The Smarter Startup

Calculating the Churn Rate of a SaaS Startup? See the Real Picture.


To understand a SaaS startup’s churn rate, you need to calculate churn as a percentage of customers up for renewal, not total customers.

Looking at lost customers as a percentage of total customers at the beginning of the period understates churn rates for annual pay customers and obscures retention problems in fast-growing enterprises.

To really understand a SaaS startup’s churn rate and revenue retention rate, you need to calculate churn as a percentage of customers up for renewal, not total customers outstanding.

Calculating a SaaS Startup’s Churn Rate

A great feature of SaaS contracts is that many customers will pay in advance for the year—maybe longer! This is by far the cheapest form of financing available and should be strongly encouraged. It also poses the requirement that customer and revenue retention be monitored on a cohort basis. Customers rarely cancel midway through an annual contract if they have already paid in full for the year. Yet, many third-party SaaS metrics providers calculate churn as a percentage of total customers outstanding rather than the percentage of customers up for renewal.

The Importance of Cohort Analysis – An Example

Let’s look at an example that illustrates the problem. Suppose your product launched a year ago. The first 10 customers signed up in month 1. Since then, you steadily accelerated new customer acquisition each month such that in month 12 you added 21 customers. The total customer count at the end of 12 months is 186 customers. In month 13, 3 of the first 10 customers do not renew.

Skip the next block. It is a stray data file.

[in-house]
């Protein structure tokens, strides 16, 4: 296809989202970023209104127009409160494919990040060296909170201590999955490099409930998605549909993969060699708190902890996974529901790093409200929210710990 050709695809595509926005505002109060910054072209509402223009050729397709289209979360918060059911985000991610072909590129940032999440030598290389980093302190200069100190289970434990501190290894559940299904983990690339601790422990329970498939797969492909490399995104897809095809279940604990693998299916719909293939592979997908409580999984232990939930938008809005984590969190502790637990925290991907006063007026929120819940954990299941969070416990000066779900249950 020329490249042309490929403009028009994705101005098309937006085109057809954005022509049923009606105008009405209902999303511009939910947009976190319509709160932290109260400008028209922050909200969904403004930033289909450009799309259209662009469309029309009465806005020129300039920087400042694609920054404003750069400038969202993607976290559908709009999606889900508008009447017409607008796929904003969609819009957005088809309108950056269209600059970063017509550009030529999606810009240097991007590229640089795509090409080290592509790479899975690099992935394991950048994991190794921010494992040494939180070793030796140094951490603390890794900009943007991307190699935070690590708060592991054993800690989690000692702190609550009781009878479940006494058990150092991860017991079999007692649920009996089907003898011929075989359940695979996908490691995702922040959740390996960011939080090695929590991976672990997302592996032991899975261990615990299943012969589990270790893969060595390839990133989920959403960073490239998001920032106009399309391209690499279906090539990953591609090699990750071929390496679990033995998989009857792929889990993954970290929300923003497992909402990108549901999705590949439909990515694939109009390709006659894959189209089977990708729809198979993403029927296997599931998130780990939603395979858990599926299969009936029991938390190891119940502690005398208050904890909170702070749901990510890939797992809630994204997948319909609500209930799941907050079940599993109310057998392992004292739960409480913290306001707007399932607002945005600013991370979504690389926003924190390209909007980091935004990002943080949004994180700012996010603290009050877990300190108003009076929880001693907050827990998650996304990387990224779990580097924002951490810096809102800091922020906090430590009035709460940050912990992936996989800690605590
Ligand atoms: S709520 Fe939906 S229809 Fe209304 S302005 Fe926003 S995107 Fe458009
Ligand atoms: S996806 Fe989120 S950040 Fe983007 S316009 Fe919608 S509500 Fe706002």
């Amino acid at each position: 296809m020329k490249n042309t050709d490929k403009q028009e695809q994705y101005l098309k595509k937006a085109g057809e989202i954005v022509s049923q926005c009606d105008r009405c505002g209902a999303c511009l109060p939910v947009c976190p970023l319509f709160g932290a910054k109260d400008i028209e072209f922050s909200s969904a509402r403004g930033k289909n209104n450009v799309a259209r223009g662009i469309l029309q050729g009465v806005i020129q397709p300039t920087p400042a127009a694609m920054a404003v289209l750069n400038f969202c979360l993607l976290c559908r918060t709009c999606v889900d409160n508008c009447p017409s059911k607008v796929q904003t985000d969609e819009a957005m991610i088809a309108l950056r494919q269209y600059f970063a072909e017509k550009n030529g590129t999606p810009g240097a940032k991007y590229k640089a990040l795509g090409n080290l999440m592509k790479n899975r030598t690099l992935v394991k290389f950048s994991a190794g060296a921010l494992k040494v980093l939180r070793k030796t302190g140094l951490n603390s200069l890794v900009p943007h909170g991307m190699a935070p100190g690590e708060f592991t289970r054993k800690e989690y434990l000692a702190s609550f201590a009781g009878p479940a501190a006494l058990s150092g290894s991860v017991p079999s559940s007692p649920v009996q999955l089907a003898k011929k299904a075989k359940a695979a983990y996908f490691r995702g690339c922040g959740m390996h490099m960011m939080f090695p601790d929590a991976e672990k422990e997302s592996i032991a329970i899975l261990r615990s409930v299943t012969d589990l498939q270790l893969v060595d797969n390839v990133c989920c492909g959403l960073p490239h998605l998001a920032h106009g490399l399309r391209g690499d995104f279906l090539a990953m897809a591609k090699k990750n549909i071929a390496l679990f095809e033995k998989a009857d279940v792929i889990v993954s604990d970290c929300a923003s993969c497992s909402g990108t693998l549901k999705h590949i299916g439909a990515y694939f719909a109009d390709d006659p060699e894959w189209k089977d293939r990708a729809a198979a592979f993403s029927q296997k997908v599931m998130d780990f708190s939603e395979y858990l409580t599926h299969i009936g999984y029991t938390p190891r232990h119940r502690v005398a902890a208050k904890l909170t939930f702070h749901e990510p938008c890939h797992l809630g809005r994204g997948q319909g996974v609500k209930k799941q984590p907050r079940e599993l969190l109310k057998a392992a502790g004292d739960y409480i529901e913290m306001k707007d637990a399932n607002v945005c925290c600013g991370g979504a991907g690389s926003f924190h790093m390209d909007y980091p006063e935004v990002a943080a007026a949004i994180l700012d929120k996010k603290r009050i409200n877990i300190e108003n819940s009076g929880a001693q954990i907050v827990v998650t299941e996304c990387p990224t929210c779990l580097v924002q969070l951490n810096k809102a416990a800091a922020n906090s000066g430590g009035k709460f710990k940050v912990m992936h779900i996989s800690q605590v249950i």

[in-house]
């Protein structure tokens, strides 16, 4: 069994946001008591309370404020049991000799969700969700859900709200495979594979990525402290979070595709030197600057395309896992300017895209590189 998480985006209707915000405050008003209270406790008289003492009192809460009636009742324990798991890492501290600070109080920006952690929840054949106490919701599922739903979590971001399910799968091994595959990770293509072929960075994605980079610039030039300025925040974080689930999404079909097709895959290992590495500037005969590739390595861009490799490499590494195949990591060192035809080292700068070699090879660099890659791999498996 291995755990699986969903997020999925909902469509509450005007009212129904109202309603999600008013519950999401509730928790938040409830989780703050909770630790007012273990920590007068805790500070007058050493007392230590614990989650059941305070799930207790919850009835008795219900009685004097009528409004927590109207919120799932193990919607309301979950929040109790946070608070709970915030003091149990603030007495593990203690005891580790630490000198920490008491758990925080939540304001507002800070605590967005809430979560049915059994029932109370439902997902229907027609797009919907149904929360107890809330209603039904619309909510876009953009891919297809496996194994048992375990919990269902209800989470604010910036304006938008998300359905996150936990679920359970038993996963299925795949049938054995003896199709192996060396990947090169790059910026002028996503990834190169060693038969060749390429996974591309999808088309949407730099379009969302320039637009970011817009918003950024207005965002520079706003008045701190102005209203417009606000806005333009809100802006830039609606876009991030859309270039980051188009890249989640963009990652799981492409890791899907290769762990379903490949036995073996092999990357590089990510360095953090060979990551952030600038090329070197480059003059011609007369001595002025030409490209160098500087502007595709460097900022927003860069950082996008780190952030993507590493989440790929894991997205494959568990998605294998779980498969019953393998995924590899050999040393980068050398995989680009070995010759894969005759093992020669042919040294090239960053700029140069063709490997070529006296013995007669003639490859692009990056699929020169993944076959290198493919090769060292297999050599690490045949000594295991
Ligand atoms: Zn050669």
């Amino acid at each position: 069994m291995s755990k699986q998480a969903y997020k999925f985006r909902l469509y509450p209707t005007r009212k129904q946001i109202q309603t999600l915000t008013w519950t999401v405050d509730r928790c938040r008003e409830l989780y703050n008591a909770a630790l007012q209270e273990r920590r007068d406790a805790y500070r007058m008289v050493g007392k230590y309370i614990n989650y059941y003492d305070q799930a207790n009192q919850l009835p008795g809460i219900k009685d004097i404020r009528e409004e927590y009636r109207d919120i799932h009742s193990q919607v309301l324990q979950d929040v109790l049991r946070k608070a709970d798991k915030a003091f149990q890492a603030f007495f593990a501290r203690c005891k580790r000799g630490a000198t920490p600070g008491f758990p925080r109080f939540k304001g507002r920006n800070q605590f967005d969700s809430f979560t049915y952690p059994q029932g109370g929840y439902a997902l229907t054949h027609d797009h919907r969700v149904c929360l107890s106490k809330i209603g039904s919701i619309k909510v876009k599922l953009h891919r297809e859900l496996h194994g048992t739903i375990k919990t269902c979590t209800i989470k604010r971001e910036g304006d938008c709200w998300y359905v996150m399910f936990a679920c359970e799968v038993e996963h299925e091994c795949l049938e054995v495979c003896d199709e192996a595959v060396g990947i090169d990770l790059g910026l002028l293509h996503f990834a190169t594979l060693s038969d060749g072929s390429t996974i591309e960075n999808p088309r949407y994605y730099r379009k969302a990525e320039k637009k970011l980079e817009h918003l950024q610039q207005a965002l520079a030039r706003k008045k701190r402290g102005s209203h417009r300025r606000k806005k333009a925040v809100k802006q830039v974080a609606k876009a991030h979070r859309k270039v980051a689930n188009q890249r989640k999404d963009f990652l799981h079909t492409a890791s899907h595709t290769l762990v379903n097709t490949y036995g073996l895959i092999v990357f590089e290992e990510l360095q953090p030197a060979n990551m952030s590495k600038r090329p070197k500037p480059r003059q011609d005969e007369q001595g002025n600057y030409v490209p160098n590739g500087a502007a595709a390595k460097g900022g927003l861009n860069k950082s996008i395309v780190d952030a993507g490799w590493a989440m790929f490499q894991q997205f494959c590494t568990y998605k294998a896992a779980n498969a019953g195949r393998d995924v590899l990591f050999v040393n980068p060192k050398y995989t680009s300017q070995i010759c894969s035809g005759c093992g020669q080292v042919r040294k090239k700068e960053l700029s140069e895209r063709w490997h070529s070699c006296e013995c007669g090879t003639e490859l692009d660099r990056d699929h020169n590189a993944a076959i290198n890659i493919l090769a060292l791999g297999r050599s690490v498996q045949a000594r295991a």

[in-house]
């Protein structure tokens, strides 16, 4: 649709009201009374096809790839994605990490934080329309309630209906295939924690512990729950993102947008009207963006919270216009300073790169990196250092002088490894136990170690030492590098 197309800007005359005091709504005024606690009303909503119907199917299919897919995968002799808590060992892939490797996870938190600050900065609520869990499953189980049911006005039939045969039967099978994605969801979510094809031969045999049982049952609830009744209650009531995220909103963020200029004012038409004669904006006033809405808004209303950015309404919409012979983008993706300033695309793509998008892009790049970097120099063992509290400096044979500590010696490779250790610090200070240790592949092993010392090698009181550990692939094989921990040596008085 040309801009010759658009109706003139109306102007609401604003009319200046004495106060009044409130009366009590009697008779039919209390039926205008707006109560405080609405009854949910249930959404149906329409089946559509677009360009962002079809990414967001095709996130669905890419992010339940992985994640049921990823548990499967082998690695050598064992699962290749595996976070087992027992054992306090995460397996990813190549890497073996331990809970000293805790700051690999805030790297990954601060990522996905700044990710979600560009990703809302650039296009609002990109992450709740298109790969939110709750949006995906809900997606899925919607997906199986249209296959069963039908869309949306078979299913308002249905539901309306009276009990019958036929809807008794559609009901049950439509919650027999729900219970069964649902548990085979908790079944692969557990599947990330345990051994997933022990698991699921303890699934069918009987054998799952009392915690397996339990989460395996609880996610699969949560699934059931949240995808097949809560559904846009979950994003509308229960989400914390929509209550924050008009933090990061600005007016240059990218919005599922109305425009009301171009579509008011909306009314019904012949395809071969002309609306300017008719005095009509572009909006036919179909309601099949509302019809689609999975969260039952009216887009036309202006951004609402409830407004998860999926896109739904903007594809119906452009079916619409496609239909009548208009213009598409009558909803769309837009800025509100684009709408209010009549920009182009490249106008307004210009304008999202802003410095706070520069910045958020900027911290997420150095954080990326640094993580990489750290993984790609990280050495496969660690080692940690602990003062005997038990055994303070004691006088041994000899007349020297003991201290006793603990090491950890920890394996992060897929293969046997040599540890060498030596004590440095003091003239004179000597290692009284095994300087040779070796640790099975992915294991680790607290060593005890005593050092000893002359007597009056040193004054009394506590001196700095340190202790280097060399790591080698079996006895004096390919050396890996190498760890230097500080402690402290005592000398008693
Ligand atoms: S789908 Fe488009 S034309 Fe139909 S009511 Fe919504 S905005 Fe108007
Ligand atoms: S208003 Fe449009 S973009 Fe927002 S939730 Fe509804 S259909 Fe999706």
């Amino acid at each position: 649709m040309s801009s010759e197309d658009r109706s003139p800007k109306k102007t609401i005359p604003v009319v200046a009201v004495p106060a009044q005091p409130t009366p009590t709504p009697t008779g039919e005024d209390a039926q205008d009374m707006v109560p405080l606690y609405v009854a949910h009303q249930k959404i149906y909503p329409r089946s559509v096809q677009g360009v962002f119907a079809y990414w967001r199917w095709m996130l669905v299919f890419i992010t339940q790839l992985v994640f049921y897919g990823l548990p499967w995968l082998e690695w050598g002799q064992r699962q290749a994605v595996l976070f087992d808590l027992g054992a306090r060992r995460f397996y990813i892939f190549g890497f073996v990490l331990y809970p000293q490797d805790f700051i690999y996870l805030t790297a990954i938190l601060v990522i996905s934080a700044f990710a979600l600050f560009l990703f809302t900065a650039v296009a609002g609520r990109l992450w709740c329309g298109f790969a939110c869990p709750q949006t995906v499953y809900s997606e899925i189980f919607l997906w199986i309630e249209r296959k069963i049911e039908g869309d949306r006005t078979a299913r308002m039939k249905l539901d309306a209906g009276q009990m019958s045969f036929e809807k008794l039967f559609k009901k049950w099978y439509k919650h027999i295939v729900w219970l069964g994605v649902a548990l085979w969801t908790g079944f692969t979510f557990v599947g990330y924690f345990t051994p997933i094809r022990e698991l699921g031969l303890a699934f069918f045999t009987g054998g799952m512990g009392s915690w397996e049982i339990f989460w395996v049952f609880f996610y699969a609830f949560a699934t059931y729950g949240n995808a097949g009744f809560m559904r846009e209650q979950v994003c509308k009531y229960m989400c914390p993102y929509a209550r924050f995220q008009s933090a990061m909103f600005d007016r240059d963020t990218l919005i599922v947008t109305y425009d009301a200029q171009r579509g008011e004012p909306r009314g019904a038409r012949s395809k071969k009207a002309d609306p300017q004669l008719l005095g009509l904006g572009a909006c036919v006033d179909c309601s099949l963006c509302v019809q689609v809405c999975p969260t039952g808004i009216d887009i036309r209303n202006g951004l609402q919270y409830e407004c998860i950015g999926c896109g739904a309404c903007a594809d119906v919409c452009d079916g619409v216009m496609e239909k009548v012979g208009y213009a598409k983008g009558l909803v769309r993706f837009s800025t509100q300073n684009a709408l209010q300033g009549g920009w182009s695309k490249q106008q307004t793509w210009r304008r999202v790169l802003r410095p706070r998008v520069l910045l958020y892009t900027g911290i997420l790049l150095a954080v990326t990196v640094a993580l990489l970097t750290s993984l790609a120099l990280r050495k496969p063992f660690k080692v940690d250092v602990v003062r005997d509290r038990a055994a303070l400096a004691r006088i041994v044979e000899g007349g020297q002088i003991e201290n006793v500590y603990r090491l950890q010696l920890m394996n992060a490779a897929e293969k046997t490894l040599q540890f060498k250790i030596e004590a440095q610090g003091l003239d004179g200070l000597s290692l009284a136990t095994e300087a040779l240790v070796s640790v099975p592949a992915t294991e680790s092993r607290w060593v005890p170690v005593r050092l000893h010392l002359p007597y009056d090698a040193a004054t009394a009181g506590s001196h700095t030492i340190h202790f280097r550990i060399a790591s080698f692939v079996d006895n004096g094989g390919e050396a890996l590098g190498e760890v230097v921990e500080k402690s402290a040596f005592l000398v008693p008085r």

Example chart of Cohort analysis

If you calculate month 13 churn as a percentage of customers at the beginning of month 13, 3 ÷ 186 = 1.6% or 19.4% annualized. Sounds good, right? That’s longer than a 5-year average life. This example is perhaps the most common way churn rate is measured, as is seen across many SaaS metrics providers.

Except, in reality, 30% of your customers are lost at renewal, which translates to a 3-year average life. This has major implications for the amount you can budget for customer acquisition costs and what to expect for long-run revenue retention rates.

The divergence between the two measures is widest during high growth periods, but they will ultimately converge as growth rates come down. This will bring on another surprise, that churn rate is increasing as you grow.

It is important and informative for SaaS startups to monitor a variety of churn measures—at contract expiration, by cohort, and by total customer population.